Anxiety and agitation can be a common problem in dementia and many times patients are on medications over a long period to help with these symptoms.  If these medications are stopped because patients can no longer swallow, a rebound in symptoms is likely. As the disease progresses, a greater number of patients have difficulty taking medication while at the same time anxiety and agitation tend to worsen. Clinicians may shy away from medicating patients at this stage due to concern about using anti-anxiety medications, or concern that the patient may aspirate the medication or become more agitated, refusing the medication. Fortunately, options exist to ease suffering due to pain, anxiety, and agitation.

Challenges with Giving Medications

Caregivers desperate to get medication into the patient may crush medication and add it to food. This can lead to spoiling the food taste, which can negatively affect the joy of eating and interest in food. Mixing medicine with food can sometimes intensify paranoid thinking, and some patients may even believe they are being poisoned.  

When patients have difficulty swallowing, another common practice is to put drops of medication (or a quickly dissolving tablet) under the tongue.  While this works in certain instances with a few highly concentrated medications, it is rarely effective for severe symptoms and can increase the aspiration risk if medication volume is more than a few drops. Aspiration (defined as food, medication, and secretions inadvertently entering the lungs) can be a significant problem for patients with dementia and with difficulty swallowing.  Aspiration can lead to anything from an uncomfortable coughing and gagging episode, to increased agitation, unwillingness to eat or take medications, or even more serious consequences of pneumonia or bacteria in the blood stream, also known as sepsis.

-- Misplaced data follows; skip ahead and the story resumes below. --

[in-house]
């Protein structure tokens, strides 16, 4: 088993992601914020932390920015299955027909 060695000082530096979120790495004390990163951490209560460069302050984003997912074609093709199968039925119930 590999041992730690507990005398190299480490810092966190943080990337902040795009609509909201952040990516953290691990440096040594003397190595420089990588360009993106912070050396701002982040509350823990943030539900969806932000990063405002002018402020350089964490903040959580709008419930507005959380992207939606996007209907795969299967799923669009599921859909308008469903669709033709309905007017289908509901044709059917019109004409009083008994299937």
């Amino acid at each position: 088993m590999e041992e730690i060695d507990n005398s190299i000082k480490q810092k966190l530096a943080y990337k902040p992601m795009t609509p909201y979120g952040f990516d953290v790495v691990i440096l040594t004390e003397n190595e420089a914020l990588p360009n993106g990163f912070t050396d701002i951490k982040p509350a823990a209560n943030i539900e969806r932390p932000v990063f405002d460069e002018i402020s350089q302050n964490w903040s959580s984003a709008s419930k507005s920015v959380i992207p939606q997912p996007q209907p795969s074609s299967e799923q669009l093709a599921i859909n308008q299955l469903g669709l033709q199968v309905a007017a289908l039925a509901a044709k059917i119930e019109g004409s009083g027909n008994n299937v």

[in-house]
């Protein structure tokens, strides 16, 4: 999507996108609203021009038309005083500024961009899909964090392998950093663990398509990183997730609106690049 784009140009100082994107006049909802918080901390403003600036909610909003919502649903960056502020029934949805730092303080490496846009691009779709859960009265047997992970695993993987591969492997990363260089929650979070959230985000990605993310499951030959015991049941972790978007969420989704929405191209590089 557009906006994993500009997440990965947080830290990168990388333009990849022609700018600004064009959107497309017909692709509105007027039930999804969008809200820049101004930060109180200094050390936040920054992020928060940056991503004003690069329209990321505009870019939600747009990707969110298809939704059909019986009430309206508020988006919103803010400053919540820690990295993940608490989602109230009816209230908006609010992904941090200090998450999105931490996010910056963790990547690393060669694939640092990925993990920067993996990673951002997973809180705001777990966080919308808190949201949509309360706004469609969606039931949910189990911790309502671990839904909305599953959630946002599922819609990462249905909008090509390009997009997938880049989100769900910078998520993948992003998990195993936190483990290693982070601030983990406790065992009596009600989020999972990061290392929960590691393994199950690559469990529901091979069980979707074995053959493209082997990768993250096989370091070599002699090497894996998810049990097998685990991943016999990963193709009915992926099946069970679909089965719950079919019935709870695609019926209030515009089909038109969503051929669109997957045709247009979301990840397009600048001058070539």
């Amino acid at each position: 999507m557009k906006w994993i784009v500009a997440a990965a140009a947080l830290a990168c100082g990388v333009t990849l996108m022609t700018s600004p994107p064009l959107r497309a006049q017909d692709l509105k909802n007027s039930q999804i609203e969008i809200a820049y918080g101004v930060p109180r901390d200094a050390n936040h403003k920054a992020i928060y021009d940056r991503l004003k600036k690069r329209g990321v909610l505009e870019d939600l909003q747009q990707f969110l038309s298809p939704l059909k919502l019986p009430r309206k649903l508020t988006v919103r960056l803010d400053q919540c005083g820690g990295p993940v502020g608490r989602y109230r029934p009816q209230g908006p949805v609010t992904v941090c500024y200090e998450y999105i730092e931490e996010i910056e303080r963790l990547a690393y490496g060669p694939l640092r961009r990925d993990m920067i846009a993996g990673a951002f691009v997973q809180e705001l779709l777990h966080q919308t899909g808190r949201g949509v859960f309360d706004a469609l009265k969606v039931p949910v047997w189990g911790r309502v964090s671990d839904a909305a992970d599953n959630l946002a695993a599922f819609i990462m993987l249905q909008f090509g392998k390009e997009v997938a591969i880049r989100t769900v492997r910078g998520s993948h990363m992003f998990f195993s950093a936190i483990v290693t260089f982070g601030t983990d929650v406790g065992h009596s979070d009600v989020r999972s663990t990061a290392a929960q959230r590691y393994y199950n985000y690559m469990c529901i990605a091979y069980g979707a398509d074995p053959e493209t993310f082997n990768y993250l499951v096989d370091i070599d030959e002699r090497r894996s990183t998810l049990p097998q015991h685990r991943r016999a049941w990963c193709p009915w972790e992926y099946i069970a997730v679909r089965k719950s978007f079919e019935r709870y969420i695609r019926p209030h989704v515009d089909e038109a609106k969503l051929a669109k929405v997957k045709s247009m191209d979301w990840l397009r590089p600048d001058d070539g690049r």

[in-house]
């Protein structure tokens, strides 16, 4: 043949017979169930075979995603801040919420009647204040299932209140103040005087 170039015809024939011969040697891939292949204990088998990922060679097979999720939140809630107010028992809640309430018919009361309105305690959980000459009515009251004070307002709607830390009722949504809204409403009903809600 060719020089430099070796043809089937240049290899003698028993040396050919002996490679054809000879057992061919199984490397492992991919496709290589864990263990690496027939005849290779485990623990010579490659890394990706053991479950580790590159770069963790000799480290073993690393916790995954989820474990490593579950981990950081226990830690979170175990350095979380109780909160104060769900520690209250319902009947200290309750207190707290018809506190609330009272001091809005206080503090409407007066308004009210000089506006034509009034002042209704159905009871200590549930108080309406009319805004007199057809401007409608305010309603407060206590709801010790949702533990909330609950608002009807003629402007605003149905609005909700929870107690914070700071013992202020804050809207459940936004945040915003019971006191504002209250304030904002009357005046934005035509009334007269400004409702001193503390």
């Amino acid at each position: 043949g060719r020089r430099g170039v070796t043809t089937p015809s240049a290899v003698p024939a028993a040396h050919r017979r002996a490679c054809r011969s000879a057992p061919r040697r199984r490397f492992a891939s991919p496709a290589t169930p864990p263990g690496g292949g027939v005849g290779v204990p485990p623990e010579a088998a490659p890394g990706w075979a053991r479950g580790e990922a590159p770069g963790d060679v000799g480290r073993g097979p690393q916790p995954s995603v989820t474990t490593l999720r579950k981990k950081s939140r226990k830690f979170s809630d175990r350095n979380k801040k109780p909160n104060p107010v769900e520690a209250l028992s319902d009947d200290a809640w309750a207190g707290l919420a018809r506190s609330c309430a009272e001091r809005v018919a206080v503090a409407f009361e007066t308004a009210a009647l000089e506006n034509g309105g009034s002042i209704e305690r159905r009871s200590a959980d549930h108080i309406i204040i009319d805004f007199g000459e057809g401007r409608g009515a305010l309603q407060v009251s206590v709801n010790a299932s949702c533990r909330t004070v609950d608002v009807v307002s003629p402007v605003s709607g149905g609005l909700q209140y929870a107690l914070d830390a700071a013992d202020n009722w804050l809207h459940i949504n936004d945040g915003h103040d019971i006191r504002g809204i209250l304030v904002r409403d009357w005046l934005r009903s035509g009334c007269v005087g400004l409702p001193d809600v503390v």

Macy-Catheter-Device

Hospi Corporation

I want patients and caregivers to know that there is a comfortable, easy and effective solution to giving medication when swallowing is difficult. The challenge of medicating patients who cannot swallow led me to develop the Macy Catheter.  It is now being used in hospices across the country and allows administration of medication discreetly into the rectum without the need for using needles or suppositories. 

Brad’s Story 

BradMacy_Headshot

In his 25 years practicing as a hospice nurse, Brad saw many patients and their caregivers suffer with physical symptoms of pain, agitation and other challenges when they lost the ability to swallow. This challenge of helping patients and caregivers continue providing important medications led him to create a way to easily, comfortably and safely give medication to patients who could no longer swallow. 

One night, Brad had a very agitated patient who was at home and refusing to swallow his medications. The patient’s son was at wits’ end. He had promised his father he could stay at home for his last days and not go to the hospital. While the patient had oral medication for the control of his agitation at the bedside, he was too agitated to take it.  In an effort to get the patient comfortable quickly, Brad placed the medication in a liquified form into the patient’s rectum with a small, flexible, medical tube. Within fifteen minutes Brad and the patient’s son both watched the agitation melt quickly away and the patient became calm and went to sleep. Brad rigged a way to leave the tube and attached the end of the tube to the patient’s leg where the son could squirt in the medicine without ever having to invade his father’s privacy or even move or bother him to repeat the medication doses. The son was thus empowered to keep his father completely comfortable until he died peacefully a week later. He was extremely grateful for being able to offer his father a good death.